That said, we printed out both sets of objectives and referred to them constantly and cross referenced them. I recommend that all candidates become VERY familiar with the objectives, they're only a few pages.
Not sure if this helps, but the book comes with a CD (remember CDs?). The CD contains practice questions and also all of the chapters in .pdf format.
We were fortunate to work with both Sun and Oracle in the creation of many of the Java certification exams. So we have a very, very clear sense of the nature of the questions on the real exam. We try to match the real exam as closely as we can and then we add an extra level of difficulty by usually not telling you how many answers are correct. We hope that our questions are mostly a little bit harder than the ones on the real exam.
Hi Ahmed,

We're in touch with the certification folks at Oracle, and when we have news, we'll share it on JavaRanch first!  
for sure it covers everything you need to go from either java6 or java7. but be aware - if all you're doing is upgrading, you won't need to real all the chapters you bought.  

I think it really various from locale to locale. My general sense is that a certification can help if you don't have a lot of on-the-job experience and it can also be a tie-breaker when two job candidates have similar CVs.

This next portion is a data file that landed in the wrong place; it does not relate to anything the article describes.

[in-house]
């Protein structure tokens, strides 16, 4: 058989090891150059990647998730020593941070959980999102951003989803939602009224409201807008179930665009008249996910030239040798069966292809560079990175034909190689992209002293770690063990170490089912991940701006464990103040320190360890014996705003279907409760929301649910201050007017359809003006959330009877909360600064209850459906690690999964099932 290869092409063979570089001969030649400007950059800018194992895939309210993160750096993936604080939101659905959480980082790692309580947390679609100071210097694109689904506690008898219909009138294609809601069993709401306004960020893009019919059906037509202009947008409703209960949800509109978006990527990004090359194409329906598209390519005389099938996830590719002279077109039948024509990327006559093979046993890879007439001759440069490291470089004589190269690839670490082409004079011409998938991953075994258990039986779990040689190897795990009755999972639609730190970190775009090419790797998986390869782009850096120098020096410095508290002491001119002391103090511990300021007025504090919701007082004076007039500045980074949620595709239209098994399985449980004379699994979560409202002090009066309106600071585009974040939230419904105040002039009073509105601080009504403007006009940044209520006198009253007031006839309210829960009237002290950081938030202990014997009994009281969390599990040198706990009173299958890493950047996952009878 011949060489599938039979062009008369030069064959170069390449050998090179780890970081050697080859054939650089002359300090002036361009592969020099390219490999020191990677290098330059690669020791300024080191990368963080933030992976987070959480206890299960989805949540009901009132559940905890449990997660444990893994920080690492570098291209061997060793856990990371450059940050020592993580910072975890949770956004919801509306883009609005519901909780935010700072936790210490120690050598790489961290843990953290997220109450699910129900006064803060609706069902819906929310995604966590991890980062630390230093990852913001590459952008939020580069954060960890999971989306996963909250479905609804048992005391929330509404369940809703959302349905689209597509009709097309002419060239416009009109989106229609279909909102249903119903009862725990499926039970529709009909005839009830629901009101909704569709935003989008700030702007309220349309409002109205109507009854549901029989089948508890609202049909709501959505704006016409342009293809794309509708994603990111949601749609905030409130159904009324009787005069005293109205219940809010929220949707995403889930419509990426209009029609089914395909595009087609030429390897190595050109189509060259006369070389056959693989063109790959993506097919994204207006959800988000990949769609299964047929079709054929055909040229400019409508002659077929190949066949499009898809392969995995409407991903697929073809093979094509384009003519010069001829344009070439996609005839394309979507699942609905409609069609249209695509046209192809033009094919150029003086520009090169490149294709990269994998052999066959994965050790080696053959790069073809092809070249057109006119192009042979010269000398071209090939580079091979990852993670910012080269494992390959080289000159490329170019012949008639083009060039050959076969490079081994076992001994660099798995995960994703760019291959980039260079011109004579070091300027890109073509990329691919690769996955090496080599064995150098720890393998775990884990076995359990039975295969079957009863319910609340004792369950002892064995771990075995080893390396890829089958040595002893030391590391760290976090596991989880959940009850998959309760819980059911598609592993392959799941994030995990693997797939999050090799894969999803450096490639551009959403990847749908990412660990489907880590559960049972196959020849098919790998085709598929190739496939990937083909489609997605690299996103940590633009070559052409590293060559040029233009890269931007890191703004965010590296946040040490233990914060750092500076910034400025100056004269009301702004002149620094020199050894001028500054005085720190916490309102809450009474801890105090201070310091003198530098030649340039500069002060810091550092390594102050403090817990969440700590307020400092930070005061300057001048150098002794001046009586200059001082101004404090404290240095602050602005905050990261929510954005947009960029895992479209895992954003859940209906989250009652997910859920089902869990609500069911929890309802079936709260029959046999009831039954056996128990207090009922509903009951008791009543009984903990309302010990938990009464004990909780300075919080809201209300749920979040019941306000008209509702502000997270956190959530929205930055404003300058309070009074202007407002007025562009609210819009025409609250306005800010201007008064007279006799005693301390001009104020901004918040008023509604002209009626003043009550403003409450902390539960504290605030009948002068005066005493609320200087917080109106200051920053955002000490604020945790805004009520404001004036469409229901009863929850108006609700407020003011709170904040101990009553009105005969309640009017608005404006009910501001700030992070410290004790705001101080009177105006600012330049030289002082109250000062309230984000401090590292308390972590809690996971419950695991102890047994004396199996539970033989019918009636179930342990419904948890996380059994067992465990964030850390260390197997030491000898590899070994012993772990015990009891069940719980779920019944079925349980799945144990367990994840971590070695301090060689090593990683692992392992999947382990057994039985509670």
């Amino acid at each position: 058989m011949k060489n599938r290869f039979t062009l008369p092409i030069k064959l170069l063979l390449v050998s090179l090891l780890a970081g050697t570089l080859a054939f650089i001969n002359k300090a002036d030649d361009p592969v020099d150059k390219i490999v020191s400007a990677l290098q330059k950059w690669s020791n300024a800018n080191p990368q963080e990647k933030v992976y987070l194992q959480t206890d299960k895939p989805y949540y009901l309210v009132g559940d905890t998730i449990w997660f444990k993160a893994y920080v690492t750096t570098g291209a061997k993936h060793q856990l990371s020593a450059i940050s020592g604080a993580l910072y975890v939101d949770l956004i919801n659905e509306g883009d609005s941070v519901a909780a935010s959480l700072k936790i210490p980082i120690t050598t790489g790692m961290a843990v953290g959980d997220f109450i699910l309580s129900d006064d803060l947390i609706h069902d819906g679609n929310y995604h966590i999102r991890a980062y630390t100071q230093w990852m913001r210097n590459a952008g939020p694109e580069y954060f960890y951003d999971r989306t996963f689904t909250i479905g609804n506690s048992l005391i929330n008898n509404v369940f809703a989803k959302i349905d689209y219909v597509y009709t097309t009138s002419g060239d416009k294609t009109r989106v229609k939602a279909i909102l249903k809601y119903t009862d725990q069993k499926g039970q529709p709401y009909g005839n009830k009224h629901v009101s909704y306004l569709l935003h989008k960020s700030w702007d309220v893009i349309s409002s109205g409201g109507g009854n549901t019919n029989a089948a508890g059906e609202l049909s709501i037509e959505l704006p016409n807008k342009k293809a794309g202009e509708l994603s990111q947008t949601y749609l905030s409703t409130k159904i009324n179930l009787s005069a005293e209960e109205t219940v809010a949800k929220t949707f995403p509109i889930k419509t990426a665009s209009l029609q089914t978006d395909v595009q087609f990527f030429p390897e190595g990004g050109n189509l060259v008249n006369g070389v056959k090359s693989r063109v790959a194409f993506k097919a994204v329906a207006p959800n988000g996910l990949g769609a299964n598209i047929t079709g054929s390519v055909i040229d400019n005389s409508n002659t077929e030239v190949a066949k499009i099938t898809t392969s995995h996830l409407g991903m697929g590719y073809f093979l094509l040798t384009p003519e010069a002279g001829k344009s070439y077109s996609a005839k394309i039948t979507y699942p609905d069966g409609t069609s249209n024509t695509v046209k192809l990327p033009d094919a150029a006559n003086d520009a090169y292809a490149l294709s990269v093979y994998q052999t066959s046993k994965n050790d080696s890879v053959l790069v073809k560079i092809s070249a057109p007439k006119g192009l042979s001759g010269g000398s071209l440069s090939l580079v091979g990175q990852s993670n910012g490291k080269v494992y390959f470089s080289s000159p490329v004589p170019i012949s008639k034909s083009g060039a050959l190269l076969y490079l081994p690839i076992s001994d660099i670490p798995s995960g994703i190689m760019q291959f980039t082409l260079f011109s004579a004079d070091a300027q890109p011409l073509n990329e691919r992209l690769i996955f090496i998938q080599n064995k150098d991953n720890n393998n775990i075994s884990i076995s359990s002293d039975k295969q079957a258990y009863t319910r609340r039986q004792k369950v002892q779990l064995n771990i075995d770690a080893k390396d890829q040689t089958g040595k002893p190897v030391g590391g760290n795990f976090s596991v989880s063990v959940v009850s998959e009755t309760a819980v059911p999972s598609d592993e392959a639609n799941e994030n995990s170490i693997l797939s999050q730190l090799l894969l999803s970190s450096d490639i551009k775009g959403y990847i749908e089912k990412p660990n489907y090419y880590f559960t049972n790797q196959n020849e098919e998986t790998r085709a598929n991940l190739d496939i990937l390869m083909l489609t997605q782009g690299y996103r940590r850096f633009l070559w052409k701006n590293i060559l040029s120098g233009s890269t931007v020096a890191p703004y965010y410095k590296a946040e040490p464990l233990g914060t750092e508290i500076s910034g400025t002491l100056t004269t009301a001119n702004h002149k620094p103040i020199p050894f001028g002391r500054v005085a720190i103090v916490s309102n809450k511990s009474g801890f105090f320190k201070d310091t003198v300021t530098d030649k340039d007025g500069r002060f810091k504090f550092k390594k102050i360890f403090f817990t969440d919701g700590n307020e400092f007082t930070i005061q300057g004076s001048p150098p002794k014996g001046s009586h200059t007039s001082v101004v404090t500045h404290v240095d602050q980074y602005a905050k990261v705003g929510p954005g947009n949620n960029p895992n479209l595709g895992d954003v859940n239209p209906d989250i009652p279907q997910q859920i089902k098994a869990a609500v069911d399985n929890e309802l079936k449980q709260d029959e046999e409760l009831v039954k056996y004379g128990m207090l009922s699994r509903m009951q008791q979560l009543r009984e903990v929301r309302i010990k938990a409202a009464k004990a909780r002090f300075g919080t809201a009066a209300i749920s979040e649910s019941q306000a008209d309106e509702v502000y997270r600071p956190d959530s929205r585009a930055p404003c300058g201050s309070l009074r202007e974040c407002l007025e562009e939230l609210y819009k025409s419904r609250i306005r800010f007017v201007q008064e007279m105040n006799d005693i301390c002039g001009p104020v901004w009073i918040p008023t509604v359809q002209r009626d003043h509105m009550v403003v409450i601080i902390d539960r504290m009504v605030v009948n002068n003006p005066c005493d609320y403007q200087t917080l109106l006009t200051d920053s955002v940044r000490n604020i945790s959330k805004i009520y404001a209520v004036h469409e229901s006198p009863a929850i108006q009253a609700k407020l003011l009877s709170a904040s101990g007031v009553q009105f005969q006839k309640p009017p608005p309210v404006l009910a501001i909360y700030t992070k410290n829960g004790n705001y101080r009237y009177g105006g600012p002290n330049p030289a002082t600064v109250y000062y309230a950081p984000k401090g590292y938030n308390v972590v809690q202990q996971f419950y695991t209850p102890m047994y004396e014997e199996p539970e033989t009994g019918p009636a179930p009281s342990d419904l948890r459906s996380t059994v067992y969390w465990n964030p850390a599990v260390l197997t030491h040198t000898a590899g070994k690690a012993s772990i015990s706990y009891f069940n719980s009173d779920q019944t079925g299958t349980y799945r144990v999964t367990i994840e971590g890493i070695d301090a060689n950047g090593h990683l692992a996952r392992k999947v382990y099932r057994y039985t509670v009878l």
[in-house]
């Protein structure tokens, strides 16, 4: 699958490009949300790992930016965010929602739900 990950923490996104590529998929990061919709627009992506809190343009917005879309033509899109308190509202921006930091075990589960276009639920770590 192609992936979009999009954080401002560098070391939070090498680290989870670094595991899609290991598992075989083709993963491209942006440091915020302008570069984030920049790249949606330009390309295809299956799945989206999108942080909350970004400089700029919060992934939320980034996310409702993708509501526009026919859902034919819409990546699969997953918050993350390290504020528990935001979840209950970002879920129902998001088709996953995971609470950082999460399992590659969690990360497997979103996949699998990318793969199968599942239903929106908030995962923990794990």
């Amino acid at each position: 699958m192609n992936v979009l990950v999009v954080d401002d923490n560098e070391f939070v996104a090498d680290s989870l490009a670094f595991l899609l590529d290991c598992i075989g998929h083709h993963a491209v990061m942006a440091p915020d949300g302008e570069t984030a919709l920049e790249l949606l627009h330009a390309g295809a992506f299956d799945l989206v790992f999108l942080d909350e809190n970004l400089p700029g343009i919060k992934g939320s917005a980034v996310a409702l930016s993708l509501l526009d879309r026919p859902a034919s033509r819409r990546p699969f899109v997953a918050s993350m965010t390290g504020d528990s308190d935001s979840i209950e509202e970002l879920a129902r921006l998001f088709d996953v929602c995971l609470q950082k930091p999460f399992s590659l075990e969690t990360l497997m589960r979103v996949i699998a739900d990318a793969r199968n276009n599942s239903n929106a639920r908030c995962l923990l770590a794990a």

And, we really believe that studying for, and passing the exam will make you a better programmer. That way, once you get a job, you'll do better at it.  
The leading prep books each have their own style of writing and presenting the material. Some of the guides take a more academic style. Some of the guides are very concise. We try to teach all of the topics from several different angles, we use a friendly, non-academic writing style, and (as you can tell from the book's 900 page length), we're not too concerned about being concise. We're also not above sprinkling our writing with some easter eggs and lame jokes.

Some readers like our style, some prefer other approaches.
I wish we had better news for you. We really designed the book's pages for the print edition. In general we think that formats like epub currently make it virtually impossible to do a good job creating technical training material. These formats are meant for novels

So we focused all of our energies on the print edition, and I'd predict you won't be too happy trying to study from this book on your kindle. we're sorry!
Hi Paul,

Every candidate should go to the Oracle site and download or print a copy of the exam objectives. Any good certification book will focus mostly on those portions of Java included in the official exam objectives. Our book is pretty big, about 900 pages, and the whole book is devoted only to the exam's objectives. That said, we try to zoom out a little bit and cover about 115% of what we think is really on the exam. We try to give a slightly broader context for the topics while primarily being focused on the exam objectives. For example, there is nothing about J2EE in the objectives, and so we don't mention any aspect of J2EE in the book.